KUALA LUMPUR, Oct 7 — Students of Malaysia’s two oldest universities hit out today at their institutions’ administrations for choosing to sit out of a prestigious world university ranking survey, calling the boycott an excuse to save face.
In a joint statement, the undergraduates claimed the reason given by Universiti Malaya (UM) and Universiti Kebangsaan Malaysia (UKM) in snubbing the Times Higher Education Supplement’s Top 400 World University Rankings (THE) only proved the two local public institutions were unable to compete on an international level.
“Such [an] act is seen to be an acknowledgement of the incompetency of our public universities to compete at the international level.
“This indirectly affirms the wrong perception that our local graduates are not as good as foreign graduates thus will lead to the prejudice towards local graduate when it comes to employment,” four student groups from UM and UKM said.
The four groups are PKR-linked Mahasiswa Keadilan Malaysia, Progressive University of Malaya, University of Malaya Association of New Youth and Gabungan Mahasiswa Universiti Kebangsaan Malaysia.
The student groups disputed UM’s argument that they were underfunded and could not compete with other more established rivals, arguing instead that both UM and UKM were trying to avoid “further embarrassment” by simply “boycotting” the world varsity rankings in which they fared poorly.
“Both UM and UKM should not be selective in its participation in the university rankings, choosing the one whose results are most likely favourable to it,” the groups said.
The student groups also claimed that graduates from both UM and UKM would lose out during job interviews as prospective employers will have a poor impression of the quality of education given to them.
The groups pointed out that the two universities had joined the Quacquarelli Symonds (QS) World University Ranking — run by the education consultancy initially commissioned to do the THE survey but which later split from the Times.
In the QS World University Ranking, UM now ranks 151 after shifting up from its previous 167th spot in 2013, while UKM went up from 269th in 2013 to the 259th spot this year.
In comparison, UM initially ranked 89th among the world’s universities when the THE-QS World University Rankings had its first run in 2004, after which the varsity floated in and out of the top-200 ranking over the next five years.
UKM’s ranking on the THES was volatile as it ranked 289th when it joined the survey in 2005, their position went as low as 309th to as high as among the top-200 in a five-year period up to 2009.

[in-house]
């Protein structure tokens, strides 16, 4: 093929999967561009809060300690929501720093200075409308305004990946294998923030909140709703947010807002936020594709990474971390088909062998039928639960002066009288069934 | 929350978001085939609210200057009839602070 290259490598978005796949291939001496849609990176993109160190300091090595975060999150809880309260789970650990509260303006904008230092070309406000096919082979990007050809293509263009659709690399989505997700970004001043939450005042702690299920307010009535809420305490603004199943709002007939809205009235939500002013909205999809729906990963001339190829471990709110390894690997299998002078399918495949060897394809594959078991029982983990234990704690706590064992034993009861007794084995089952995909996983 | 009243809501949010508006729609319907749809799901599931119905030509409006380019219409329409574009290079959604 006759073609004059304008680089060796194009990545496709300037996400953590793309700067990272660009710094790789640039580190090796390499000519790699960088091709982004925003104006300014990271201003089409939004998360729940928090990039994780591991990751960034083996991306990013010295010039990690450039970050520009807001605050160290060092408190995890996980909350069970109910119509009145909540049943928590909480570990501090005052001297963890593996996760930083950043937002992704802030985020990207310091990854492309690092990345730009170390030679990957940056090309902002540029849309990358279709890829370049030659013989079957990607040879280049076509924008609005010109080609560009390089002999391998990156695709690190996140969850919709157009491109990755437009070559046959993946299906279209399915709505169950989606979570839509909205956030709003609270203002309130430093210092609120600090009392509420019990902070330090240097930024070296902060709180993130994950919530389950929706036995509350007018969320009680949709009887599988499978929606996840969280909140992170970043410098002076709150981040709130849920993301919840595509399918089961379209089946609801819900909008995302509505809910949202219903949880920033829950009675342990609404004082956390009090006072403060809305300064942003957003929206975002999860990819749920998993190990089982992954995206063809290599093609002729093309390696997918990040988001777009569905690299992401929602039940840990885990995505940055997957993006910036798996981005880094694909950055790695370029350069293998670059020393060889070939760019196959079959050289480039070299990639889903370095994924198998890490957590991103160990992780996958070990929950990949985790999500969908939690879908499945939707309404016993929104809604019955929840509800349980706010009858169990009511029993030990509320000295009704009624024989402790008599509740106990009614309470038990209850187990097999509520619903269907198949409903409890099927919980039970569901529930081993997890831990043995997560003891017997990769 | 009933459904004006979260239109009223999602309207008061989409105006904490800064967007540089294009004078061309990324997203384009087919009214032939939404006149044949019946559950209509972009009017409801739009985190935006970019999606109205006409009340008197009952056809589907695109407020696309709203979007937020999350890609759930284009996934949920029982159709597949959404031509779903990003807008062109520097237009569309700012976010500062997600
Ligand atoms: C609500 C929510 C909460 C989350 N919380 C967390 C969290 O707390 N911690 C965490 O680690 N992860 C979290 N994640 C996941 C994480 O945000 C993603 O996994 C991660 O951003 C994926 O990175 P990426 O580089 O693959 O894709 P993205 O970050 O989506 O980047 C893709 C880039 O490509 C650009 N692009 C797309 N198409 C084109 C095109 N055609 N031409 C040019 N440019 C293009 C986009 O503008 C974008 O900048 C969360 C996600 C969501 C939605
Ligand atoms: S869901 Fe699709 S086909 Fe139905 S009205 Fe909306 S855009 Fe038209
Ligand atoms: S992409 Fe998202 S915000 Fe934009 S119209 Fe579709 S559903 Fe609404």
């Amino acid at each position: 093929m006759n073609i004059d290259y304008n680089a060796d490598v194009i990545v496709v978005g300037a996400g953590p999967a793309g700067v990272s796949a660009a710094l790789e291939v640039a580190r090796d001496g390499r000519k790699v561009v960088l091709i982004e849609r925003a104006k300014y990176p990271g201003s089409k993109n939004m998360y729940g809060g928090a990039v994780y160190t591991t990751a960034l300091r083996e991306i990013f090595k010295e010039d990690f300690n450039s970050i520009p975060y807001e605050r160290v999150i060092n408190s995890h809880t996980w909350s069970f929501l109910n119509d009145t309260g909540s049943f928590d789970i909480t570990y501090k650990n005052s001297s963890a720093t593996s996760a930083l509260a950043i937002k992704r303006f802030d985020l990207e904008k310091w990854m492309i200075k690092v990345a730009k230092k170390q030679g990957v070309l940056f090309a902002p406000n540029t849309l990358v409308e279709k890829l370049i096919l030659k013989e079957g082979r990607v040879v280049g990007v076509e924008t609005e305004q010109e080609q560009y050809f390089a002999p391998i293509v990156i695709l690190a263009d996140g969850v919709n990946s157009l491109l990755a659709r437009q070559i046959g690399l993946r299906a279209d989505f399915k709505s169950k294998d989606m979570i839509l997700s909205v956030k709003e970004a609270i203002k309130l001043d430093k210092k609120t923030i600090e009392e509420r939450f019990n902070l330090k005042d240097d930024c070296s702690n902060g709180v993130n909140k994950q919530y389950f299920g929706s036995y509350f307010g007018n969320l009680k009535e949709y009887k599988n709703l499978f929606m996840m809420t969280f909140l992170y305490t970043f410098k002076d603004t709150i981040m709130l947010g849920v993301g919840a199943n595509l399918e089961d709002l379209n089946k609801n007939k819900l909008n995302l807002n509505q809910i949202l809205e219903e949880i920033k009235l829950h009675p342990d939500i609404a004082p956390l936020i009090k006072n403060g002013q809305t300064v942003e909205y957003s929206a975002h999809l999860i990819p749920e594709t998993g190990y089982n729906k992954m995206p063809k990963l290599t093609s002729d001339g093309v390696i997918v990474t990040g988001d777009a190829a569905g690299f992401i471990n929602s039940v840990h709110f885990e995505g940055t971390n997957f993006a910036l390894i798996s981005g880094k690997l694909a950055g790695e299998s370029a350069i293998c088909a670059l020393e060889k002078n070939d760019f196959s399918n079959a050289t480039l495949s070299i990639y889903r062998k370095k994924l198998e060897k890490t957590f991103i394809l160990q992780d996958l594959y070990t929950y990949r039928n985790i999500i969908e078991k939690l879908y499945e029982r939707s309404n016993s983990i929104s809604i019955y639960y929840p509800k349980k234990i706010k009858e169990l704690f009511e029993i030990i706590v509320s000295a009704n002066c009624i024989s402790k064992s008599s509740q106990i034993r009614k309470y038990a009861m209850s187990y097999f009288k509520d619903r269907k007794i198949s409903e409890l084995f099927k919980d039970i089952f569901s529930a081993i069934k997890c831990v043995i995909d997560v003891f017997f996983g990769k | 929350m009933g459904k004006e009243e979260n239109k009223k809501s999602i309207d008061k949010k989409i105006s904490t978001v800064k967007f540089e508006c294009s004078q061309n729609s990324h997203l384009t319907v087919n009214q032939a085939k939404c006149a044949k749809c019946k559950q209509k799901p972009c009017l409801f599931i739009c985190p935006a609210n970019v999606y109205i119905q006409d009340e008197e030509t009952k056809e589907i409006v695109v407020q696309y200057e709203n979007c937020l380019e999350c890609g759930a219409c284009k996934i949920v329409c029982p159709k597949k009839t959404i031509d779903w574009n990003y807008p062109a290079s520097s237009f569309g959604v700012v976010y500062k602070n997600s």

Today, the student groups said public universities need to generate their own funds, but also called UM and UKM to press the federal government for more funds instead of using it as an “excuse” to opt out of global ranking surveys.
“Based on the 2014 National Budget, the education sector has the biggest allocation boasting an amount of RM54.6 billion, but only RM600 million research grants are allocated for the public universities.
“How are our public universities to compete at an international level if the government does not give them adequate allocation?” they asked.
They reiterated their calls for UM and UKM to join all surveys regardless of the methodology — which had been criticised in the past — used to measure their rankings and quality of education provided.
The statement was signed by Mahasiswa Keadilan Malaysia’s president Haziq Abdul Aziz, Progressive University of Malaya’s secretary-general Vince Tan, University of Malaya Association of New Youth’s president Lee Jin Yang and Gabungan Mahasiswa Universiti Kebangsaan Malaysia’s chairman Abdul Kahar Hamzah.
UM Students’ Association President Fahmi Zainol last week supported the move to opt out of the THE ranking, arguing in a statement run by Malaysiakini that lecturers and universities had ended up chasing citations and funds from commercial activities to prop up their rankings, at the expense of quality of education.SUMBER: THE MALAY MAIL
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